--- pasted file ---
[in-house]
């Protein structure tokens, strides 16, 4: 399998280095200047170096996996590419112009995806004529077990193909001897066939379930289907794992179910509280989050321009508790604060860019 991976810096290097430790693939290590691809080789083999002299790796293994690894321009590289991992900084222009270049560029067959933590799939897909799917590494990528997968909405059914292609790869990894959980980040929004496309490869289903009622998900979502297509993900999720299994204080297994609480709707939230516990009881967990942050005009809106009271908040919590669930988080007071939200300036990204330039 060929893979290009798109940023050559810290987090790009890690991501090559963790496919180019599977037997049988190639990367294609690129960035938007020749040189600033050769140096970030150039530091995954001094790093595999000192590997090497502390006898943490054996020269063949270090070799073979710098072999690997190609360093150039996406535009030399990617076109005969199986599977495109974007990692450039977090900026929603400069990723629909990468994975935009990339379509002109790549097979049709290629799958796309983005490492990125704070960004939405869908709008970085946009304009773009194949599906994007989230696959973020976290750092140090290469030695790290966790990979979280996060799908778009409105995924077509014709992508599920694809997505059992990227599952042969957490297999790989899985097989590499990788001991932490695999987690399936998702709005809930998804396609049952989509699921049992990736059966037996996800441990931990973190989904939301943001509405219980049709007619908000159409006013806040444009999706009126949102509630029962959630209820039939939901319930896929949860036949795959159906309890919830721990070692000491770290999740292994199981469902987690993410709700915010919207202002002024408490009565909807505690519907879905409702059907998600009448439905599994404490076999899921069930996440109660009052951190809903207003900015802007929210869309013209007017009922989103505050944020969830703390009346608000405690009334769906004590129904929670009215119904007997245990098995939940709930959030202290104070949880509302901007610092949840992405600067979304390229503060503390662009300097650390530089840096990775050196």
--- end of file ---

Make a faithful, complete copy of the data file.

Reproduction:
[in-house]
């Protein structure tokens, strides 16, 4: 399998280095200047170096996996590419112009995806004529077990193909001897066939379930289907794992179910509280989050321009508790604060860019 991976810096290097430790693939290590691809080789083999002299790796293994690894321009590289991992900084222009270049560029067959933590799939897909799917590494990528997968909405059914292609790869990894959980980040929004496309490869289903009622998900979502297509993900999720299994204080297994609480709707939230516990009881967990942050005009809106009271908040919590669930988080007071939200300036990204330039 060929893979290009798109940023050559810290987090790009890690991501090559963790496919180019599977037997049988190639990367294609690129960035938007020749040189600033050769140096970030150039530091995954001094790093595999000192590997090497502390006898943490054996020269063949270090070799073979710098072999690997190609360093150039996406535009030399990617076109005969199986599977495109974007990692450039977090900026929603400069990723629909990468994975935009990339379509002109790549097979049709290629799958796309983005490492990125704070960004939405869908709008970085946009304009773009194949599906994007989230696959973020976290750092140090290469030695790290966790990979979280996060799908778009409105995924077509014709992508599920694809997505059992990227599952042969957490297999790989899985097989590499990788001991932490695999987690399936998702709005809930998804396609049952989509699921049992990736059966037996996800441990931990973190989904939301943001509405219980049709007619908000159409006013806040444009999706009126949102509630029962959630209820039939939901319930896929949860036949795959159906309890919830721990070692000491770290999740292994199981469902987690993410709700915010919207202002002024408490009565909807505690519907879905409702059907998600009448439905599994404490076999899921069930996440109660009052951190809903207003900015802007929210869309013209007017009922989103505050944020969830703390009346608000405690009334769906004590129904929670009215119904007997245990098995939940709930959030202290104070949880509302901007610092949840992405600067979304390229503060503390662009300097650390530089840096990775050196």